The pastor in Romania is also kind of the go-to guy for all of the pastors in the area. So he has connections to many different people and churches in nearby villages. And some of the greatest, most humbling, most memorable experiences from my trip was getting to see some of these village churches.
Even just getting to the villages was an experience. We piled up in the pastor's van and rode out to remote places, sometimes about 45 minutes to an hour away. The countryside was just beautiful. The rolling hills and distant mountains, the fields and livestock, well, it reminded me of where I grew up in Kentucky--only prettier. I can't tell you how many pictures I took just of the Romanian countryside. Oh, I guess I could show a few pics, though.
I should have also taken some pictures of the actual villages, but I didn't want to look like a crazy American tourist. But it was interesting. There were a few times when we had to stop and wait for goat or sheep herds to cross the road. I mean, it was stuff you see in movies and don't realize it's real until you're right there. And then it's right there. And you realize it's someone's normal life, every single day. That's more than a little bit mind blowing.
The first village we visited (and I'm probably going to spell it wrong) was called Hernova. About 80 people showed up to their small, but very nice little church building. There was a little stove to heat the building in winter. During the service, a guy played the accordion. It was so beautiful and quaint and amazing--I almost pinched myself to make sure I wasn't dreaming.
It all was even more remarkable when I learned that just two years ago when my pastor and other team members went, that little village church only had about 16 people. The lovely little building was only a concrete slab foundation. But God is at work in that little village and in the church. I gave my testimony there, which is just a story about how God has used all my weaknesses as opportunities to show His strength. I'm not sure how well that went over in that culture, in that place that is so different from everything I've ever experienced, but it was real and true, and I hope God used it to at least encourage those beautiful people.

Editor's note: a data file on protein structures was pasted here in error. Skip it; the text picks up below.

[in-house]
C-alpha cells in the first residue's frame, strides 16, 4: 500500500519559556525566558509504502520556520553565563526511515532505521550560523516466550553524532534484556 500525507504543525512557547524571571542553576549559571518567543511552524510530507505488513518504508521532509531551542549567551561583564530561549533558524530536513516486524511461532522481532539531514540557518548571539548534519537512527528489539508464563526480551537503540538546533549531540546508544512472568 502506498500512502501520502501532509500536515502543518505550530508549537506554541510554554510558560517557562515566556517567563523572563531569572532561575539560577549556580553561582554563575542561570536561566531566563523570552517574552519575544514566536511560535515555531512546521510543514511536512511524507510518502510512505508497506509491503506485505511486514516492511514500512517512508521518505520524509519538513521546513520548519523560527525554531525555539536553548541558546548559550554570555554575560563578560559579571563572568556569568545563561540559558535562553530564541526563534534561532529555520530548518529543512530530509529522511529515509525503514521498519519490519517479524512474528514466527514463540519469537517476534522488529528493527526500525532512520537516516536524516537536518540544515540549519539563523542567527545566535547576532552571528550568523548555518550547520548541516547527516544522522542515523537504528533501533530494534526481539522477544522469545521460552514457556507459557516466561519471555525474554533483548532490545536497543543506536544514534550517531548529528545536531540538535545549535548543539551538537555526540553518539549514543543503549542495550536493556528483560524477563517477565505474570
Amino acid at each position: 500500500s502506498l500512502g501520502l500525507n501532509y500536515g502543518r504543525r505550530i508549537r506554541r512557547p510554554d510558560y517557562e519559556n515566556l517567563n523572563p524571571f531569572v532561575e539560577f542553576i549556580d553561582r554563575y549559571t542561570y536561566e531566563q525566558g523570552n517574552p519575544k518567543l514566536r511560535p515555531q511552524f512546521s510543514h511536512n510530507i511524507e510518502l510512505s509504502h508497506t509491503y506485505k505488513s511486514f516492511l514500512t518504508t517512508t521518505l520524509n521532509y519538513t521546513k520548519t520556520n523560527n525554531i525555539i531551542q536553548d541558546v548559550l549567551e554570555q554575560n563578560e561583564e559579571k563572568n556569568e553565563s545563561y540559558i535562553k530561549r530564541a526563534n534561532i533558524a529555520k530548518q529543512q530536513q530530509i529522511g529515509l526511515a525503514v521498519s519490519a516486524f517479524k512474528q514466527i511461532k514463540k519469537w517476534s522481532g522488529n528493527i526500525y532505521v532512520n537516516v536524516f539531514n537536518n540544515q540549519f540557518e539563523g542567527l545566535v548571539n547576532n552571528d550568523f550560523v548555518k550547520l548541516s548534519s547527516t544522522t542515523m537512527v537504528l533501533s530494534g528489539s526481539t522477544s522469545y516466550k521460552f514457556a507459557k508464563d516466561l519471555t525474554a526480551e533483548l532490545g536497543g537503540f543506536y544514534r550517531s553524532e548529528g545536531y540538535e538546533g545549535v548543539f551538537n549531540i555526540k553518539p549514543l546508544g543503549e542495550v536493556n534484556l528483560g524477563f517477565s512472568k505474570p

And there was also something magical (the C.S. Lewis type, not the Harry Potter type) about worshipping with those people. I was reminded of Revelation, where every tribe and nation and tongue is going to be bowing before the Throne, singing "Holy, Holy, Holy" and "Worthy is the Lamb that was slain." Mmm.
The next village we visited didn't even have a building for their church. We met on benches outside. A missionary named Gabriel travels to that village and others with a keyboard and small sound system. There he preaches and sings and even does some songs with the kids. The kids performed a couple of songs for us. I couldn't understand their words, but one of them had hand motions--it was obvious they were saying that "Jesus loves me, Jesus loves you, Jesus loves everyone" or something very close to that.